Article

RJ Talyor
RJ Talyor 22 May 2017

Marketing Experiments vs Tests: Why Marketers Need to Know The Difference

Both tests and experiments are critical for growth. But knowing the difference between these two approaches can help you advance your organization’s learning of what works to drive revenue. There’s a science to both approaches.

There is a stark difference between a marketing experiment and a test. In the past three months, I’ve talked to more than 100 digital marketers representing more than 75 leading brands about their approach to learning about new, new things. Across these conversations, where marketers tend to interchange the words “test” and “experiment,” I’ve discovered a surprising divergence of those who test and those who experiment with their marketing dollars.

Let me explain.

A marketing test typically includes the following elements:

  • A previous winner;
  • A challenger;
  • A set budget and timeframe;
  • An expectation that there will be a winner.

A marketing experiment includes the following elements:

  • A hypothesis;
  • Two or more challengers;
  • An unknown outcome;
  • A set budget, but an unknown timeframe;
  • An expectation of success, and a fear of failure.

Testers are typically found when the marketer is tied to a specific outcome and the mentality of, “we do experiments, as long as the experiments work.” Experimenters are found where there’s a company culture, directive, team, or budget that demonstrates the maxim “there are no failed experiments” mentality.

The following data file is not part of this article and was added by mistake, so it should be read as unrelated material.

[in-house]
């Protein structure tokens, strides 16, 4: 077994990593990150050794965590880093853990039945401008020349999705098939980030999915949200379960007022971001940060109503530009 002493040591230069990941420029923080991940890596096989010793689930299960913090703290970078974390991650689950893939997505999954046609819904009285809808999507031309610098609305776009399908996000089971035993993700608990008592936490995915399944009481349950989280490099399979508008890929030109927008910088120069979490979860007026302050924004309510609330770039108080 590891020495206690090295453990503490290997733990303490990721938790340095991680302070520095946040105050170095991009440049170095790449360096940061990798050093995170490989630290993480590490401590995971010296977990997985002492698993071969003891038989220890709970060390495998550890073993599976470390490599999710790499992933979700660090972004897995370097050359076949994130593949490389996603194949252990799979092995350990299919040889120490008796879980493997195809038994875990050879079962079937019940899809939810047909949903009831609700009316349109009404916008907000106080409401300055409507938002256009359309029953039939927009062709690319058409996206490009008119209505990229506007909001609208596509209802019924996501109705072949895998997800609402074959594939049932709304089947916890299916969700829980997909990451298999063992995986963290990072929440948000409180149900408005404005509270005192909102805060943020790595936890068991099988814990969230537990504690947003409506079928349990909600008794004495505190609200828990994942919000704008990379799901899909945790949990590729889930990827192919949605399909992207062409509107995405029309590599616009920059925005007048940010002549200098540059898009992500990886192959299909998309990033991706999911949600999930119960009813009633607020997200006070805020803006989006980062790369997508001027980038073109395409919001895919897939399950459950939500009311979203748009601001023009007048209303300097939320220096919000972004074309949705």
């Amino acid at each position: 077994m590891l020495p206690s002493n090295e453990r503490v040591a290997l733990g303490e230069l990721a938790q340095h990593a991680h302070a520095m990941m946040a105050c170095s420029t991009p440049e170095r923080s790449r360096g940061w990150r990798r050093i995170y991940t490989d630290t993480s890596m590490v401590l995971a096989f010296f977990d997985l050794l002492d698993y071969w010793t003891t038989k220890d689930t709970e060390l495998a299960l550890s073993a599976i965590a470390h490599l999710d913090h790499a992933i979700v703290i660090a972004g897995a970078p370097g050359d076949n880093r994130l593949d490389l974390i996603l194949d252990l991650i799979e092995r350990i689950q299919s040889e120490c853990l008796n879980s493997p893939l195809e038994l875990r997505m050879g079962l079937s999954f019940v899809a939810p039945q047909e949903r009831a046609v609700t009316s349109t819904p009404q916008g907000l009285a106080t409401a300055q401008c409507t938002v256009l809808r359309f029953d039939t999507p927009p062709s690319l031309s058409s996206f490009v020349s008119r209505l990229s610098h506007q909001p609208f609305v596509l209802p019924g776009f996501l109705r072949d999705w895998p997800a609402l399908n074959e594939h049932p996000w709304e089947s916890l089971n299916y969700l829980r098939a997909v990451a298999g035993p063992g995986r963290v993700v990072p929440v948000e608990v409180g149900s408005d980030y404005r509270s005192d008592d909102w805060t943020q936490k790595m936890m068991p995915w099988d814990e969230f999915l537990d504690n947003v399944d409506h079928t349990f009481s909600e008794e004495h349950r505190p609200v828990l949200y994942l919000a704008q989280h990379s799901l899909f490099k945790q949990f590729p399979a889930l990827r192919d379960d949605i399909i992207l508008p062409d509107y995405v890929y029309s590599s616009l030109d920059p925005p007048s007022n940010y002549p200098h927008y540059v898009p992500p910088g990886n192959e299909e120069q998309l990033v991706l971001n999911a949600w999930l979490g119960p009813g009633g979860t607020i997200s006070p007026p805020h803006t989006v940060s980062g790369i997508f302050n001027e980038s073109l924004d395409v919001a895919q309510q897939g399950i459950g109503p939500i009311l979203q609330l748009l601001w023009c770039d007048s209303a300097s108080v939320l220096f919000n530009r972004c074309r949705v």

Both tests and experiments are critical for growth. But knowing the difference between these two approaches can help you advance your organization’s learning of what works to drive revenue. There’s a science to both approaches.

I recently discussed this on a podcast with chemist and professor Dr. Bill Scott, who heads the Distributed Drug Discovery (D3) project at IUPUI in Indianapolis, other universities in the United States, and globally. D3 seeks to educate undergraduate students in chemistry and biology while they apply their learned skills and understanding to helping solve a serious humanitarian challenge — discovering drugs for neglected diseases.

Dr. Scott’s initiative helps students truly innovate and experiment. A major part of a chemistry student’s curriculum consists of running tests with a known outcome, like creating a specific molecule, or testing a known method against a competing method. In the marketing world, think of this as an A/B Test — for example with subject lines: A subject line that previously generated “x” amount of opens and clicks is tested against a competing subject line.

Dr. Scott wanted to interject more organic experimentation in his students' curriculum, and he uses his D3 project to do so. Students in the program are encouraged to experiment by developing new molecules, used as research to develop drugs for underserved and underfunded diseases. Pretty awesome, right? Listen to the full podcast for more details.

As marketers, we struggle with similar challenges when it comes to experimentation: Where do we start? What new outcome do we need to aim for? What platforms should we use? How much money should we be investing? A true marketing experiment begins with a hypothesis backed by intelligent data. The hard parts are the expectations we set and the fear of failure. Without these experiments and ongoing innovation, our marketing remains at the risk of producing stagnant results. 

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